What is a “Healthy” or “Natural” Food? Katherine Explains on NBC News
What is a “healthy” food? Everyone has their own opinion! “We used to believe sugary cereals were fine, as long as they were fortified with certain vitamins and minerals [according to the Food & Drug Administration’s definition],” I told Tom Costello, NBC Nightly News Correspondent on the NBC Nightly News on May 11.
But that definition was based on 30-year-old standards when “low fat” was the science of the day. And today, “some of the healthiest foods on the planet are high in fat,” I told Costello on The Today Show on May 12.
The FDA sets standards for labels indicating the food’s fat, saturated fat, sodium, cholesterol and nutrient content, and whether or not a food qualifies, and can be labeled as: “Healthy.” Since nutrition is an evolving science, some of those standards have changed, and the FDA is in the process of revising them.
For instance, when a company produces a product, say, a granola or a snack which contains nuts – which we know today are healthy, but high in fat – the word “healthy” cannot be on the label, as the FDA guidelines have not caught up with today’s science that some fats are actually good for you.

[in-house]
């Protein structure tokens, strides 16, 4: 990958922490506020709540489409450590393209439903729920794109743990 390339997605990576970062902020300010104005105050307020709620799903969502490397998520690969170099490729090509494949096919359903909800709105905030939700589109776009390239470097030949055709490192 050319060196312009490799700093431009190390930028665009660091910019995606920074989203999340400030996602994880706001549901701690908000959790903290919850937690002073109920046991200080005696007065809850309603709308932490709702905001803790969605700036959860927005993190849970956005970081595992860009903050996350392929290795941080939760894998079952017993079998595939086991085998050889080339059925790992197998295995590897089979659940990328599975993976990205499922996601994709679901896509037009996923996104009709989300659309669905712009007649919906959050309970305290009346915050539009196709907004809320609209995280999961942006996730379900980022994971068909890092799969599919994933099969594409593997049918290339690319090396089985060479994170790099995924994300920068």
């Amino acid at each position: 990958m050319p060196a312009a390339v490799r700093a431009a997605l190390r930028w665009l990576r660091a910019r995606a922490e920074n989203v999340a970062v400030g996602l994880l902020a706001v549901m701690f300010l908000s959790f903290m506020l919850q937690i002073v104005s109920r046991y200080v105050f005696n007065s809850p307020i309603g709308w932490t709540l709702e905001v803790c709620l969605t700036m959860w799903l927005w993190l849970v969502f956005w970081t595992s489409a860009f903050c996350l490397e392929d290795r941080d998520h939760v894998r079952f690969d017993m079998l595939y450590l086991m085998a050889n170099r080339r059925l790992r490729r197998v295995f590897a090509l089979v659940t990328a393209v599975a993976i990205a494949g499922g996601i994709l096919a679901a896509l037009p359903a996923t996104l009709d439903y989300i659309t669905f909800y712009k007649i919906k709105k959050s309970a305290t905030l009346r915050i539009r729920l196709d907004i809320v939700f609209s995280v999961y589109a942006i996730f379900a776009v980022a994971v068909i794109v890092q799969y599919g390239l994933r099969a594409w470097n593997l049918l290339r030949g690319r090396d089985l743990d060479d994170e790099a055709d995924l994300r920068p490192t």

But that does not mean that we should trash everything we ever learned about. It is still important to balance our lives with fruits and vegetables, exercise, and keeping our calorie needs in mind. Healthy fats, such as those in nuts, avocadoes, olive oil, salmon, and certain fried foods and dressings, are important, but that isn’t a license to binge, or … to fear and abstain from any foods containing sugar – fruit, 100% fruit juice, sweet vegetables like carrots, milk, and yogurt (even with fruit on the bottom!).
Balance is everything! Eating sugar-free is just as unhealthy as eating fat-free. Avoiding foods containing any hint of sugar, and even natural sugar, I believe, will be the next diet fad you’ll want to avoid!
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